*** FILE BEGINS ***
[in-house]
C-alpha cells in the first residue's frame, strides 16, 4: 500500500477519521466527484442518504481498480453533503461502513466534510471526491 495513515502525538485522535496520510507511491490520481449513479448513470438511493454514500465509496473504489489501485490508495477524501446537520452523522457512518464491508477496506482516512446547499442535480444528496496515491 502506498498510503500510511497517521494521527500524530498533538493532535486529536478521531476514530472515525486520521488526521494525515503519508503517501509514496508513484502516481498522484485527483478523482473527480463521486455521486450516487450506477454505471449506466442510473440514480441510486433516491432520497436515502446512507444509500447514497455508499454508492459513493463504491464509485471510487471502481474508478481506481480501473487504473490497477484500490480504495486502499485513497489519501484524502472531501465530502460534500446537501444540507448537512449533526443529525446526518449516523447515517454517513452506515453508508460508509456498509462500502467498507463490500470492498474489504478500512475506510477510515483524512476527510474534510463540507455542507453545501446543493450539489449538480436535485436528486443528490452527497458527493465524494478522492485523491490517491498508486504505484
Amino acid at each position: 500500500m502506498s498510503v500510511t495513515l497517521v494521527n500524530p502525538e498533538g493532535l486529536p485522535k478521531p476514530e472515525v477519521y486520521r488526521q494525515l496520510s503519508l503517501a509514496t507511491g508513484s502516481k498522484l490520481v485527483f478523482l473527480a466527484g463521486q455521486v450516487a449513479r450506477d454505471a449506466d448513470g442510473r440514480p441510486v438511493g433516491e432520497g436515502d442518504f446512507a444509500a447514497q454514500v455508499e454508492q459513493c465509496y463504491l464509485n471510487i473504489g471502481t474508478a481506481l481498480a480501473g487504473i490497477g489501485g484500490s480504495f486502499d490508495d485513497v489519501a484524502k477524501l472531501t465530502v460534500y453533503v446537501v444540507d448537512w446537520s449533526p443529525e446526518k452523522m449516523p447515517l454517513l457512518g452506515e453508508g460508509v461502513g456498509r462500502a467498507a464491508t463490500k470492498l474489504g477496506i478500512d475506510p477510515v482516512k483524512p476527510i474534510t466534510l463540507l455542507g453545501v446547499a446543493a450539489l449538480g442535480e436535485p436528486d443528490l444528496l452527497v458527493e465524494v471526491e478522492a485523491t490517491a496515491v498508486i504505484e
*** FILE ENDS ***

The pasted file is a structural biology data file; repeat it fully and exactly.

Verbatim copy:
[in-house]
C-alpha cells in the first residue's frame, strides 16, 4: 500500500477519521466527484442518504481498480453533503461502513466534510471526491 495513515502525538485522535496520510507511491490520481449513479448513470438511493454514500465509496473504489489501485490508495477524501446537520452523522457512518464491508477496506482516512446547499442535480444528496496515491 502506498498510503500510511497517521494521527500524530498533538493532535486529536478521531476514530472515525486520521488526521494525515503519508503517501509514496508513484502516481498522484485527483478523482473527480463521486455521486450516487450506477454505471449506466442510473440514480441510486433516491432520497436515502446512507444509500447514497455508499454508492459513493463504491464509485471510487471502481474508478481506481480501473487504473490497477484500490480504495486502499485513497489519501484524502472531501465530502460534500446537501444540507448537512449533526443529525446526518449516523447515517454517513452506515453508508460508509456498509462500502467498507463490500470492498474489504478500512475506510477510515483524512476527510474534510463540507455542507453545501446543493450539489449538480436535485436528486443528490452527497458527493465524494478522492485523491490517491498508486504505484
Amino acid at each position: 500500500m502506498s498510503v500510511t495513515l497517521v494521527n500524530p502525538e498533538g493532535l486529536p485522535k478521531p476514530e472515525v477519521y486520521r488526521q494525515l496520510s503519508l503517501a509514496t507511491g508513484s502516481k498522484l490520481v485527483f478523482l473527480a466527484g463521486q455521486v450516487a449513479r450506477d454505471a449506466d448513470g442510473r440514480p441510486v438511493g433516491e432520497g436515502d442518504f446512507a444509500a447514497q454514500v455508499e454508492q459513493c465509496y463504491l464509485n471510487i473504489g471502481t474508478a481506481l481498480a480501473g487504473i490497477g489501485g484500490s480504495f486502499d490508495d485513497v489519501a484524502k477524501l472531501t465530502v460534500y453533503v446537501v444540507d448537512w446537520s449533526p443529525e446526518k452523522m449516523p447515517l454517513l457512518g452506515e453508508g460508509v461502513g456498509r462500502a467498507a464491508t463490500k470492498l474489504g477496506i478500512d475506510p477510515v482516512k483524512p476527510i474534510t466534510l463540507l455542507g453545501v446547499a446543493a450539489l449538480g442535480e436535485p436528486d443528490l444528496l452527497v458527493e465524494v471526491e478522492a485523491t490517491a496515491v498508486i504505484e